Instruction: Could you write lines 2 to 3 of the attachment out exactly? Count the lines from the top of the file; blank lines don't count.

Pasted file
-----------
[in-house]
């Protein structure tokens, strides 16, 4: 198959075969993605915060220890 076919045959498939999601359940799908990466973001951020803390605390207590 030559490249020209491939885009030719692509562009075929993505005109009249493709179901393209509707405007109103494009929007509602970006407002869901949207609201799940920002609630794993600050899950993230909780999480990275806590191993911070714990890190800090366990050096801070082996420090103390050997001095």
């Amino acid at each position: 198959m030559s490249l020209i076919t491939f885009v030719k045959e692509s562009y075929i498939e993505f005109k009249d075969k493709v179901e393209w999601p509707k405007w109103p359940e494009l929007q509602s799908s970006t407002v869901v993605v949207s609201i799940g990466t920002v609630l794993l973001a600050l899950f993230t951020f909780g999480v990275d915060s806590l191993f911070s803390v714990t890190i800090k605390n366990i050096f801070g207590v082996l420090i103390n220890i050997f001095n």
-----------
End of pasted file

């Protein structure tokens, strides 16, 4: 198959075969993605915060220890 076919045959498939999601359940799908990466973001951020803390605390207590 030559490249020209491939885009030719692509562009075929993505005109009249493709179901393209509707405007109103494009929007509602970006407002869901949207609201799940920002609630794993600050899950993230909780999480990275806590191993911070714990890190800090366990050096801070082996420090103390050997001095």
């Amino acid at each position: 198959m030559s490249l020209i076919t491939f885009v030719k045959e692509s562009y075929i498939e993505f005109k009249d075969k493709v179901e393209w999601p509707k405007w109103p359940e494009l929007q509602s799908s970006t407002v869901v993605v949207s609201i799940g990466t920002v609630l794993l973001a600050l899950f993230t951020f909780g999480v990275d915060s806590l191993f911070s803390v714990t890190i800090k605390n366990i050096f801070g207590v082996l420090i103390n220890i050997f001095n």